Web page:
A night to celebrate Scotland
In Calgary, Alberta and Chicago, Illinois; in Tallahassee and Jacksonville, Florida and Modesto, California; in Java and Bangkok and Singapore people gather on 30th November to dance the Dashing White Sergeant, to drink a dram or two, to hear a ballad, a tale, a snatch of song and the irresistible pipe's. In short, people gather to indulge in 'Scottishness'. And why not? No events organiser could think up a better 'party pack'. But what's telling is the strength of the connection with Scotland.
Some 50 million people around the world claim Scottish ancestry and the night of the patron saint is the ideal time to celebrate such connection. And it's not just the preserve of the Diaspora either. Full-flung ceilidhs test the floorboards of many a village hall from Gretna Green to Lerwick on 30th November. In the town that bears the saint's name there's a week-long festival of arts and activities including the 'Golden Spurtle Award' for the best porridge in Fife! And since November 30th 1996, when the Stone of Destiny was returned to Scotland and housed in Edinburgh Castle it has been decreed that the Castle shall be open with free entry on every St. Andrew's Day in perpetuity to allow the people of Scotland to view the fabled Stone.
So the spirit of celebration is very much alive and the day ranks second only to Burns Night in the Scots calendar. But how did St. Andrew get to be the patron saint of Scotland in the first place? And what are they doing celebrating his night in Russia with vodka rather than whisky and balalaika not bagpipes?
The story goes that Andrew, the Galilean fisherman who was singled out to be Christ's first disciple, preached the Gospel in the lands around the Black Sea and in Greece and was eventually crucified on an X-shaped cross in Patras. The geography of his mission explains the balalaika, for Andrew is indeed the patron saint of Russia and of Greece as well as Scotland. The association with a land he never set foot on is, not surprisingly, based on a number of conflicting legends, the most colourful of which is the story of St. Rule.
Three hundred years after Andrew's martyrdom the Roman Emperor Constantine, himself a Christian, ordered that the saint's bones should be moved from Patras to his new capital city of Constantinople. Before the order was carried out a monk called St. Rule (or St. Regulus) had a dream in which an angel told him to take what bones of Andrew's he could to 'the ends of the earth' for safe-keeping. St. Rule duly took what he could, presumably in a swift and frantic raid on the tomb, and after an epic journey with the aforementioned assortment was shipwrecked on the east coast of Scotland. He must have deemed that he had indeed reached the 'ends of the earth'!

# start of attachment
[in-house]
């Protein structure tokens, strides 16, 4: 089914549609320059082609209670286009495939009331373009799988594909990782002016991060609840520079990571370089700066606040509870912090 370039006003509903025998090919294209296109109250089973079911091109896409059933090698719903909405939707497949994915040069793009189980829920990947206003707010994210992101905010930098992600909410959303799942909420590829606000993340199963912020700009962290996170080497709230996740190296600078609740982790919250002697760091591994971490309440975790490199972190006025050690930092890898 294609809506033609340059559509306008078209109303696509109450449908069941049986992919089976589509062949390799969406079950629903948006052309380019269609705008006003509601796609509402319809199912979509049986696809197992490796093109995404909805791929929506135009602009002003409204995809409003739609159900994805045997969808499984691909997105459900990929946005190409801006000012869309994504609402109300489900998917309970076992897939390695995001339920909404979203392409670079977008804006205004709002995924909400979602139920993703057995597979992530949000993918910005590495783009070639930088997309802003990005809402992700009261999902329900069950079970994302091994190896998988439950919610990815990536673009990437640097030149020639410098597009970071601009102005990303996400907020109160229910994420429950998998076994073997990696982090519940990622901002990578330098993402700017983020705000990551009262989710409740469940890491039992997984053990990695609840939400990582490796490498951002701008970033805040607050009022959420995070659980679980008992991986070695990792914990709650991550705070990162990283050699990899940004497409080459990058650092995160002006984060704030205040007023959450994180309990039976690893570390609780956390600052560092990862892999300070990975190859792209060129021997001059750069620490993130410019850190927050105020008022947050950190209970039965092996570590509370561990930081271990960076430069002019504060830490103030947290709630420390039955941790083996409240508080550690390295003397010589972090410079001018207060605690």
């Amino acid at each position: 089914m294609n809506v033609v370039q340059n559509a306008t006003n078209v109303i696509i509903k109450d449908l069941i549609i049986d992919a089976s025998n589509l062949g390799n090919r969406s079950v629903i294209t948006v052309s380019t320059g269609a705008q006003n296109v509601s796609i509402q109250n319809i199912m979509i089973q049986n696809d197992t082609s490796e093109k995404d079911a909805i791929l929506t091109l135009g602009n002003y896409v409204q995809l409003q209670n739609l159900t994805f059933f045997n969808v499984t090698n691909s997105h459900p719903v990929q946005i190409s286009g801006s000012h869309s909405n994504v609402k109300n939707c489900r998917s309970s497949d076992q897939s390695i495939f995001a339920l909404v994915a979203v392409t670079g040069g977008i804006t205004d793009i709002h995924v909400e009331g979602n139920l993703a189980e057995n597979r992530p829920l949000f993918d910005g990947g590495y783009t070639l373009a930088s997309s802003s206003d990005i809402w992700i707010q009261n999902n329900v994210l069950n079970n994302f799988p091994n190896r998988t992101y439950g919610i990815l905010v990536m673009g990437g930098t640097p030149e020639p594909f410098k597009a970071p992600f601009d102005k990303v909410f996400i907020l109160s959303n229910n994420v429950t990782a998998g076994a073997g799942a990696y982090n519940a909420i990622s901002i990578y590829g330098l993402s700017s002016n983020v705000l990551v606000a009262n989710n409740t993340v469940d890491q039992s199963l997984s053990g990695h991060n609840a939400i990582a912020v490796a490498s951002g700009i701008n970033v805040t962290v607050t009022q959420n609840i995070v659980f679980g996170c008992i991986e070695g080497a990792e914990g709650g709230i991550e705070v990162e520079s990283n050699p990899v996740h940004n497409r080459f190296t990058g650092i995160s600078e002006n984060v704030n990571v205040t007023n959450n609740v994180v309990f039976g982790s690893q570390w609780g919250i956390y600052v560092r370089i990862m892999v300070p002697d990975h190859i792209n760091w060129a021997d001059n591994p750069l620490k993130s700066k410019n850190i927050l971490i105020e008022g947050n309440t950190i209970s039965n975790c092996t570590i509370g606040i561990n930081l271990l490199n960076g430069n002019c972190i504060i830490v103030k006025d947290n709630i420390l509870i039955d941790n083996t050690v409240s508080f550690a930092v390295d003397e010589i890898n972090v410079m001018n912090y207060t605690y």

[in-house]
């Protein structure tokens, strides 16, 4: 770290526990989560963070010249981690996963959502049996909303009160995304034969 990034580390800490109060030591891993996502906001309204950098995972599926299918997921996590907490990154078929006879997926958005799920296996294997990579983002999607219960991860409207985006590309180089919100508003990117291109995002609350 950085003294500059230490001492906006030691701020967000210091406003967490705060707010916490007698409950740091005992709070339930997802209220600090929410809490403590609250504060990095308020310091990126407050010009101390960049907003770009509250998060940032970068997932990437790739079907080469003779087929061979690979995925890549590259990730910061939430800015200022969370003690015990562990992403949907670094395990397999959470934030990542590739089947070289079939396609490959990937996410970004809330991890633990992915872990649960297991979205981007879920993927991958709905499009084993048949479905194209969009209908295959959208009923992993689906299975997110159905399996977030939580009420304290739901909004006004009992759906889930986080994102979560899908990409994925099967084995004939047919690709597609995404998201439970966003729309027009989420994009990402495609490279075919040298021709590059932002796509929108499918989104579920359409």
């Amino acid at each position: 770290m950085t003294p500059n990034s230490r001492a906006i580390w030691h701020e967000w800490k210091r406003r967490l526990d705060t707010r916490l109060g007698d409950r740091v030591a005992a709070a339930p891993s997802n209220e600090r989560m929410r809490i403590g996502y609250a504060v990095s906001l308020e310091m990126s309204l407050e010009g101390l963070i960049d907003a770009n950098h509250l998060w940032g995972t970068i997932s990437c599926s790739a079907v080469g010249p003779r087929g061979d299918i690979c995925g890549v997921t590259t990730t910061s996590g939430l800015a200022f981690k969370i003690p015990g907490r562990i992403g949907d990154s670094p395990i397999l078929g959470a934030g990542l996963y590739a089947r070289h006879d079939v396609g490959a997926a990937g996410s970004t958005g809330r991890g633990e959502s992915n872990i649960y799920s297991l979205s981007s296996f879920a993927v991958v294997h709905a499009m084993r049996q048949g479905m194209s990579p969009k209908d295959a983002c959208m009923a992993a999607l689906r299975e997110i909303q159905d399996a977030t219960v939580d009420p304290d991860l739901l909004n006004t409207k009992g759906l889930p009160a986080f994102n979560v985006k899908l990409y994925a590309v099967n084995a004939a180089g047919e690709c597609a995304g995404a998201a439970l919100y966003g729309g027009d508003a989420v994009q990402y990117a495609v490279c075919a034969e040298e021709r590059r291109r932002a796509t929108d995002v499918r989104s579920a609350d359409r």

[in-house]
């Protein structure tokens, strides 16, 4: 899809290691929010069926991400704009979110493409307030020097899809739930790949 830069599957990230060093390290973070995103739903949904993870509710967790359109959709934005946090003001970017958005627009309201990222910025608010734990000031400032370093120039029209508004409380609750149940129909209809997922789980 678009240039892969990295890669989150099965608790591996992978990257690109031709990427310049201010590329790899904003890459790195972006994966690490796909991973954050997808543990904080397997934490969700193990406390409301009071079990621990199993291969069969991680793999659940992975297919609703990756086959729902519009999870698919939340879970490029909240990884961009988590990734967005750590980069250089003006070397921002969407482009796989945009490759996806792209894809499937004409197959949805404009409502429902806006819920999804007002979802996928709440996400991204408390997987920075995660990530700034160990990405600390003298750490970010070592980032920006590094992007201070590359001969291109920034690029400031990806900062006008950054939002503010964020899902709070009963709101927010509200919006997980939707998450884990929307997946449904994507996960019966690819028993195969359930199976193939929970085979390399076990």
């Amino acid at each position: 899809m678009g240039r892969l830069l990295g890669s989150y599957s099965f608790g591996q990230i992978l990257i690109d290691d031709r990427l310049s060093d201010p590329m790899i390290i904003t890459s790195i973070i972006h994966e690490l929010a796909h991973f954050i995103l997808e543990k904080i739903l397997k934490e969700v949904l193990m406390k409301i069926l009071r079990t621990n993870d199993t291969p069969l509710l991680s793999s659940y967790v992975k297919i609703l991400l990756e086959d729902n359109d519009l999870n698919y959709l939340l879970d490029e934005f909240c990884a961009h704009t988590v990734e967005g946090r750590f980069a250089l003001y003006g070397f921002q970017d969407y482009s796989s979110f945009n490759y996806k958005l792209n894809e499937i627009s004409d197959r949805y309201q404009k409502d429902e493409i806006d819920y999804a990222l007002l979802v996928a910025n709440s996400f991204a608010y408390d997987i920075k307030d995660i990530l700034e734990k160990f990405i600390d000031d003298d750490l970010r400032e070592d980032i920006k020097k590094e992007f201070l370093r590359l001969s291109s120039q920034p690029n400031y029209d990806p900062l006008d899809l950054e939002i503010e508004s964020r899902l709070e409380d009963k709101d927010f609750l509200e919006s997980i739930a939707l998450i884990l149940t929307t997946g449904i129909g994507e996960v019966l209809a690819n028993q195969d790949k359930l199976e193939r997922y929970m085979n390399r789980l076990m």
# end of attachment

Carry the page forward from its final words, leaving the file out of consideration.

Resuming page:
Over a millennium later St. Rule's Tower still stands among the ruins of St. Andrew's Cathedral, which in its heyday was a great centre of Medieval pilgrimage. But the whereabouts of the relics is unknown. They were probably destroyed in the Scottish Reformation. During his visit in 1969, Pope Paul VI gave further relics of St. Andrew to Scotland with the words "St. Peter gives you his brother" and these are now displayed in a reliquary in St. Mary's Catholic Cathedral in Edinburgh. But what these comprise a distal phalange maybe, and the odd canonical fibula is not recorded.
Whatever the veracity of these ancient legends the Saltire is without doubt based on the cross of Andrew's crucifixion and maybe the significance we should take today is that Andrew, although sometimes overshadowed by his bigger-billed brother Simon Peter, was the disciple. And maybe in the light of Scotland's immense contribution to human knowledge, it's legitimate to suggest that the hagiographers got it wrong and that the shards that St Rule brought to the coast of Fife were shards of the saint's cranium. Any St. Andrew's Society worth their Saltire will drink to that surely!
The Saint Andrew's Day Glenfiddich Spirit of Scotland Award has certainly endorsed such a sentiment. Each year, four nominees from seven categories are put forward for selection as Scotsman or Scotswoman of the Year. In 2001 Harry Potter's creator J.K. Rowling won the overall Top Scot award and in 2008 cyclist and Olympic gold medallist Chris Hoy was victorious. Nominees this year include up and coming Scottish band Frightened Rabbit, actor Kevin McKidd and The Fintry Four, who have made the village of Fintry a green beacon for Scotland with their Fintry Renewable Energy Enterprise. The results will be announced, as you'd expect, on 30th November.